JPMorgan Chase & Co has agreed to pay $150 million to resolve a class action lawsuit over its London Whale trading scandal that emerged in 2012. The trading scandal caused a $6.2 billion loss, dropped JPMorgan’s share price by roughly one-quarter, and wiped out more than $40 billion of market value. The settlement was disclosed in papers filed in federal court in Manhattan on Friday.
The lawsuit stemmed from oversight by JPMorgan’s Chief Investment Office of traders in the bank’s London office. Shareholders accused JPMorgan of knowingly hiding increased risks at the Chief Investment Office. According to the lawsuit, the bank told investors the primary role of the division was to manage risk when it was actually engaging in trades to generate profit.
The bank’s London office was the one that employed Bruno Iksil, the so-called London Whale for his dominance of a section of the derivatives market. JPMorgan has already paid more than $1 billion, as well as admitted wrongdoing, to settle probes into the London Whale losses in the United States and Britain. Two former traders, Javier Martin-Artajo and Julien Grout, have been criminally charged for attempting to hide losses linked to Iksil. Iksil has reportedly been cooperating with prosecutors investigating the matter.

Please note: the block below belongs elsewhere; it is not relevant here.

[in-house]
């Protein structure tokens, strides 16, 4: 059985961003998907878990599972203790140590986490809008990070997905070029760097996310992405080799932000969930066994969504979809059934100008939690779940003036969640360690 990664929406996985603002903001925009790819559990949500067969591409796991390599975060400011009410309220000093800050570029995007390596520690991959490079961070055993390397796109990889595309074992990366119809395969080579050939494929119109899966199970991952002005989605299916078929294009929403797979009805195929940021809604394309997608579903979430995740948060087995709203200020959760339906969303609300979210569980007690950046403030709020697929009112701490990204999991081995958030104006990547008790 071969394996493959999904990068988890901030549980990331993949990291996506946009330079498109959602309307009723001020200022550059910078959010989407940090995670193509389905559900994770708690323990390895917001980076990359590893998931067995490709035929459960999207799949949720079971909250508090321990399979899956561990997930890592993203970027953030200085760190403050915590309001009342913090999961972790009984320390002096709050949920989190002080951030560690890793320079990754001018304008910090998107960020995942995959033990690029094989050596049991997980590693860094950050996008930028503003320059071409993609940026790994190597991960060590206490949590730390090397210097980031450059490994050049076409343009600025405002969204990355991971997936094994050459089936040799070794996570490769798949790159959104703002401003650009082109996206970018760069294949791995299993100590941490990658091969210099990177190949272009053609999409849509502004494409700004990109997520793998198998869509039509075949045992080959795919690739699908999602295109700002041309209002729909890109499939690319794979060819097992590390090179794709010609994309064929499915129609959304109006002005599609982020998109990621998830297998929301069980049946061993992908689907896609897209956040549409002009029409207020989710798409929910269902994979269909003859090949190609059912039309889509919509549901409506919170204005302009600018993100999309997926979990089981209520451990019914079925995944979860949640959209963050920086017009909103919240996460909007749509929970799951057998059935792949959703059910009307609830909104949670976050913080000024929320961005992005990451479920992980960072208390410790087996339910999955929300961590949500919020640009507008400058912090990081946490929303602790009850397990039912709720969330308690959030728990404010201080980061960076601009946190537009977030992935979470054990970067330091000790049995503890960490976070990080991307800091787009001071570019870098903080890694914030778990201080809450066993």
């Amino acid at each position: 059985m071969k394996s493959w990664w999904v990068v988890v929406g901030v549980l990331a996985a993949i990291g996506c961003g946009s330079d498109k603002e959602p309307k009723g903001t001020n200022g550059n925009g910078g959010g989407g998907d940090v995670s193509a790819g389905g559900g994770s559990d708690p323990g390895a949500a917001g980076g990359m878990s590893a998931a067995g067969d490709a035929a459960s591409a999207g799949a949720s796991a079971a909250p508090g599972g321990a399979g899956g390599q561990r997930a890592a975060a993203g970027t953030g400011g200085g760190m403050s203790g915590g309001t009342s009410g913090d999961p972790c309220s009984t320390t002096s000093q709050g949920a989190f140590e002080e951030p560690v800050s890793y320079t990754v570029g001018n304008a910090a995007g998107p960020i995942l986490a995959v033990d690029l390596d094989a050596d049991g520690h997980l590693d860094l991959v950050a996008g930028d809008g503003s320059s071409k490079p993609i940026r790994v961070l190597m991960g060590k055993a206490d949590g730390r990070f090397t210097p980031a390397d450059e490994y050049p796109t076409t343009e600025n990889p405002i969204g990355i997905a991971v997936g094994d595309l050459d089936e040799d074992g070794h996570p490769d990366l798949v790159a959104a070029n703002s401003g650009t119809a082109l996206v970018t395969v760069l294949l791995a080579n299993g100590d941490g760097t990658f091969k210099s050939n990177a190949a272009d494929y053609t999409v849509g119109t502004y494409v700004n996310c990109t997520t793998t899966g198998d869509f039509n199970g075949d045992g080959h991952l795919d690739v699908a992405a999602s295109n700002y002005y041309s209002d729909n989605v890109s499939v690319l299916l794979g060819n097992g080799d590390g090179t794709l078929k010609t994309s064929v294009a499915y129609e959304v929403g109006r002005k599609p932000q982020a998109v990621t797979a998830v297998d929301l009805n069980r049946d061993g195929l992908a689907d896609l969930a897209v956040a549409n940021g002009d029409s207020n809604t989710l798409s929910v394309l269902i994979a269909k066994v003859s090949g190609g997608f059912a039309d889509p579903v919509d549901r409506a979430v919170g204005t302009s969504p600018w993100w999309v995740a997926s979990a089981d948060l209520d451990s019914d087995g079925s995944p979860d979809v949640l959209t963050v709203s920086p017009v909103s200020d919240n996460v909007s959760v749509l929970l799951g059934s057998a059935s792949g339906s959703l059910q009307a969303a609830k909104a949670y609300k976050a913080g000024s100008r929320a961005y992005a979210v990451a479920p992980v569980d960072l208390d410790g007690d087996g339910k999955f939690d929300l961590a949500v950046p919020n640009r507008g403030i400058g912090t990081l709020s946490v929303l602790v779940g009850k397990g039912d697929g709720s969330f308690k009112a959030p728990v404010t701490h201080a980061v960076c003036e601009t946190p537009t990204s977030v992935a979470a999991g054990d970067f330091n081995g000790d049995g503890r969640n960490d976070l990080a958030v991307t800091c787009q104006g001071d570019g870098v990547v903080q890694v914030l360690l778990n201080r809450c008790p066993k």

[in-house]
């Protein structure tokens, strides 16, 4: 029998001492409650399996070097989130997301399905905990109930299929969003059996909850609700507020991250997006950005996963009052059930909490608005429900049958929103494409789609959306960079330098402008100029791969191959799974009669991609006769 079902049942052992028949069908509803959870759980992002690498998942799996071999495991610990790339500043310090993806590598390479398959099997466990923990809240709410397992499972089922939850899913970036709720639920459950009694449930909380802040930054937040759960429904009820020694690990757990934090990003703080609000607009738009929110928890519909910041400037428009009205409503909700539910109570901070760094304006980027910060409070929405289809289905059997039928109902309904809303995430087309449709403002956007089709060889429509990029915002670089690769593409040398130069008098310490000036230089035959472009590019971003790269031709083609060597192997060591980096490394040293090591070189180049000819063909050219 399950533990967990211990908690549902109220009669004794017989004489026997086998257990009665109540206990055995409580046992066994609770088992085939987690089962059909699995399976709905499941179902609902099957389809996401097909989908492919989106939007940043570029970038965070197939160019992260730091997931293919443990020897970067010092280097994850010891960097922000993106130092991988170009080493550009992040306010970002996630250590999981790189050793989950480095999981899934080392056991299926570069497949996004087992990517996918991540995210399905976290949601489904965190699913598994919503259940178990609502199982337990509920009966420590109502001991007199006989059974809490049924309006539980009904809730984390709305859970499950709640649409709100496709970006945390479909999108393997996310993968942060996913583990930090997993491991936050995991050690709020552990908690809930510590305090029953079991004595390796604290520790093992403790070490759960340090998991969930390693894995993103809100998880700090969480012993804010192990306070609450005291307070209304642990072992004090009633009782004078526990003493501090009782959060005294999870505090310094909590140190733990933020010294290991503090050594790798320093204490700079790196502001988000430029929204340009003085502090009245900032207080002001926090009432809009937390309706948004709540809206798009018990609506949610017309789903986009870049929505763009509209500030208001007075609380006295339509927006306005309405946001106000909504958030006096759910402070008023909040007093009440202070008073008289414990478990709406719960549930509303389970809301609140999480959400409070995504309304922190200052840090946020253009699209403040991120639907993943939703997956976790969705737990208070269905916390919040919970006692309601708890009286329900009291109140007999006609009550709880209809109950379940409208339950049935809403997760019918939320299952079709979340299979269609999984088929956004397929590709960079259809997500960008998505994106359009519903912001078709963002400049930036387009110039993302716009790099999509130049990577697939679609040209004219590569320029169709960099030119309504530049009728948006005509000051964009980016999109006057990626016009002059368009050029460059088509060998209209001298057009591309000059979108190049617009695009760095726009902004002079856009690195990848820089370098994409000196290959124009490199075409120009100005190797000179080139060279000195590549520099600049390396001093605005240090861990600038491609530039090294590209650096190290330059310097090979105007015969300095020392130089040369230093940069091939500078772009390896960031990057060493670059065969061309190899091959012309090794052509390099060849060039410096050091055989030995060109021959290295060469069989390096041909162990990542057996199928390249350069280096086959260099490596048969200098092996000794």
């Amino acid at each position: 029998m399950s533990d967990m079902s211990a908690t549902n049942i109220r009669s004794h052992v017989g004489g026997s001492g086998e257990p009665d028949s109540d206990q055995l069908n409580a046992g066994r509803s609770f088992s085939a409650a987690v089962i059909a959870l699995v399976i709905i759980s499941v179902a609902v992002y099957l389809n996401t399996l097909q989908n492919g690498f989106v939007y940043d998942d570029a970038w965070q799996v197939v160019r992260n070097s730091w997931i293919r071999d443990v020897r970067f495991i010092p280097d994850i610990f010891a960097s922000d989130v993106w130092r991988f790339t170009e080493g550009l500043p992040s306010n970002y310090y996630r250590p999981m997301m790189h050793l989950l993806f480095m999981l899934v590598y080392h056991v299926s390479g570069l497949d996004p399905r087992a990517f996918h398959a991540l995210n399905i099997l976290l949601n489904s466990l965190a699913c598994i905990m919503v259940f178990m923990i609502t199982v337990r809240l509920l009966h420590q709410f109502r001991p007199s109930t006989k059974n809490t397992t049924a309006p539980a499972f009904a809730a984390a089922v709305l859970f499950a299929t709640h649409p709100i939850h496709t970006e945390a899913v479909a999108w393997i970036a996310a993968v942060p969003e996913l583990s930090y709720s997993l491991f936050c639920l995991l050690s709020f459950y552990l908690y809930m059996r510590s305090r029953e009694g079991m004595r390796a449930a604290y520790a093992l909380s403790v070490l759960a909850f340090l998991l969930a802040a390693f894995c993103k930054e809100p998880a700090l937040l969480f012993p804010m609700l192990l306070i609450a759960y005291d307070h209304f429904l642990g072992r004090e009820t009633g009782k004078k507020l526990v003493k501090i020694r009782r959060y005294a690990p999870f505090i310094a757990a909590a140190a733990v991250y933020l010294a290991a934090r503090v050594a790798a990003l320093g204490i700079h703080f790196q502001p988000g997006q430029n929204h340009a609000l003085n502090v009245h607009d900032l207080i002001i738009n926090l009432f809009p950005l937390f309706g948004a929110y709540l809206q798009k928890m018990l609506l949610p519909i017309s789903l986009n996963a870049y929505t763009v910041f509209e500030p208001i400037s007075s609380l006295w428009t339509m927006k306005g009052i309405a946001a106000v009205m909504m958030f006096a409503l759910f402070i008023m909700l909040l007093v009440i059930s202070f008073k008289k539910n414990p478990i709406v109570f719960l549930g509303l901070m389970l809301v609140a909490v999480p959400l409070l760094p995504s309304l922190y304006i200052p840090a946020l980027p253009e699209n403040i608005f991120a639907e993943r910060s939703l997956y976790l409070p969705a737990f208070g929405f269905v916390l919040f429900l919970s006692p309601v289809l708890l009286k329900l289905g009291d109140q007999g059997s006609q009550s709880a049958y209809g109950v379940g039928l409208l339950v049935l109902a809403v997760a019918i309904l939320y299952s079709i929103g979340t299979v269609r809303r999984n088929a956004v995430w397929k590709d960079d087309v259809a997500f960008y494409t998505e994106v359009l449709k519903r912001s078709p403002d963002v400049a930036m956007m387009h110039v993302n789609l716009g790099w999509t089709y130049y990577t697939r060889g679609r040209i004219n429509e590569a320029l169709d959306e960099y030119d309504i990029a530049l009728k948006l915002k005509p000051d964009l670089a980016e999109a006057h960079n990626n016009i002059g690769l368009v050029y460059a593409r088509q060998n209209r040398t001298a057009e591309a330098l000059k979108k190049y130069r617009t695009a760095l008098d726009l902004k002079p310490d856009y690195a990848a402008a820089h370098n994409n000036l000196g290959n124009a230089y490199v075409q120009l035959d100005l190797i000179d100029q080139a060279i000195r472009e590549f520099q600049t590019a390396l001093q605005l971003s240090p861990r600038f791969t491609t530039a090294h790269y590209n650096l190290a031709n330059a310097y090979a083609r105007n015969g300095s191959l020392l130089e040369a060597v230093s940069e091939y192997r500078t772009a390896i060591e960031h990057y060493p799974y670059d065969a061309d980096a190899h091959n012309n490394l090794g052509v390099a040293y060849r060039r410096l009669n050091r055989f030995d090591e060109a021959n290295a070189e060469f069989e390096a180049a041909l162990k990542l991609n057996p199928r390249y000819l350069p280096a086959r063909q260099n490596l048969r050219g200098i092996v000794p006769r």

The lawsuit was filed by pension funds in Arkansas, Ohio and Oregon, as well as one in Sweden. The plaintiffs claim tens of millions of dollars of losses due to “false and misleading information” from the bank. The Ohio Public Employees Retirement System reported losses about $2.5m related to the trading scandal. Ohio Attorney General Mike DeWine said in a statement that the settlement would help the Retirement System recover its losses and discourage fraud in the future.